The University of Virginia, like most public higher-ed institutions, is run by its president and senior executives. The Board of Visitors functions as a rubber stamp, approving whatever the administration puts before them. There is nothing unusual in the higher-ed world about the lopsided balance of power between UVA’s president and its board, but it is indisputably the case and must be recognized for what it is.

Where UVA differs from Ivy League universities and other elite private institutions is that its governing board is appointed by Virginia’s governor. That means UVA’s board is not a cozy, self-perpetuating clique. Governors can shake up the university power structure by appointing board members willing to challenge the status quo.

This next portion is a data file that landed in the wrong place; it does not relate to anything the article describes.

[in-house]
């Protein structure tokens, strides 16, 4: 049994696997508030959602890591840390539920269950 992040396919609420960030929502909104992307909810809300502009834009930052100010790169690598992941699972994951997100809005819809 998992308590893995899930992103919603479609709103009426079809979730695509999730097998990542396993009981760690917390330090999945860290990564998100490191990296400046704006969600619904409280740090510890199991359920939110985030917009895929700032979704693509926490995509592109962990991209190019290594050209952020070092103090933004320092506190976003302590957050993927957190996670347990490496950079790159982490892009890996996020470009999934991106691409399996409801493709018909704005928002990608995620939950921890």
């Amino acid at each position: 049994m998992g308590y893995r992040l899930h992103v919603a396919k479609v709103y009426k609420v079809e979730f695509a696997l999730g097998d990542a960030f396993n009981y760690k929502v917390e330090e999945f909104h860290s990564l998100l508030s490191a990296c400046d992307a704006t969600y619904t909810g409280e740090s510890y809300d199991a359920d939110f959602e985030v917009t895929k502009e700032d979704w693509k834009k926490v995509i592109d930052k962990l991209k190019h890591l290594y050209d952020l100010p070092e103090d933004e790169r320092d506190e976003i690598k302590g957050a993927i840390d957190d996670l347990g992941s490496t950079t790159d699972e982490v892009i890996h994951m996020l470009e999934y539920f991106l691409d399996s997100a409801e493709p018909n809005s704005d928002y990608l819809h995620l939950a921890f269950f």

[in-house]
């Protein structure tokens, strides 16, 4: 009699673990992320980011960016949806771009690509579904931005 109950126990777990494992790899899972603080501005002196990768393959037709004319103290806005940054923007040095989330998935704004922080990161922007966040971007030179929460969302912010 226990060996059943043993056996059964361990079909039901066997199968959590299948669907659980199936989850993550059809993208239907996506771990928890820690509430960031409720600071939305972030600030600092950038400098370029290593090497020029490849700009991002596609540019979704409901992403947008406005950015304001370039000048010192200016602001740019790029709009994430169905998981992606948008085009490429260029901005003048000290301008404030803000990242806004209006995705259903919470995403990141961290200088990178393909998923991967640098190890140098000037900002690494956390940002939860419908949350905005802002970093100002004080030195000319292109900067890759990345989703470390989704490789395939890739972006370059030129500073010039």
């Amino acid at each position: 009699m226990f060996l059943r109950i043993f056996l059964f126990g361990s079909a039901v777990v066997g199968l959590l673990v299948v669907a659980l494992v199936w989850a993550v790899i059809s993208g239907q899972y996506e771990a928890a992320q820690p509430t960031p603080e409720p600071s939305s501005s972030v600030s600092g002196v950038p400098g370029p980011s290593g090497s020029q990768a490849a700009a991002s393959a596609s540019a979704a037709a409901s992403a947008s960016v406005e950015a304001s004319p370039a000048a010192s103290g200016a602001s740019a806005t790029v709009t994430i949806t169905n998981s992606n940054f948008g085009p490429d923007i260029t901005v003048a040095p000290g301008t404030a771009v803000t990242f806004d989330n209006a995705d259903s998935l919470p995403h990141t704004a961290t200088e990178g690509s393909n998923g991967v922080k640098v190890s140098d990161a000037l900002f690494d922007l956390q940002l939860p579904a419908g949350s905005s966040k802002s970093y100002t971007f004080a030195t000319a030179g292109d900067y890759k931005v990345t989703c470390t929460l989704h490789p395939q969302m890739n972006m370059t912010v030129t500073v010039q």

Virginia’s flagship university is nearing a pivot point. With the nomination of five new members (to be confirmed later by the General Assembly), Gov. Glenn Youngkin’s appointees, now a minority, will comprise a 13-to-4 majority of the Board effective July 1, 2014. The stakes couldn’t be higher. The impending new majority coincides with a dramatic shift in sentiment toward higher education. A U.S. Supreme Court ruling has restricted the use of race in admissions, and dissident alumni have ousted the presidents of Harvard and the University of Pennsylvania. UVA, too, is heading for a reckoning.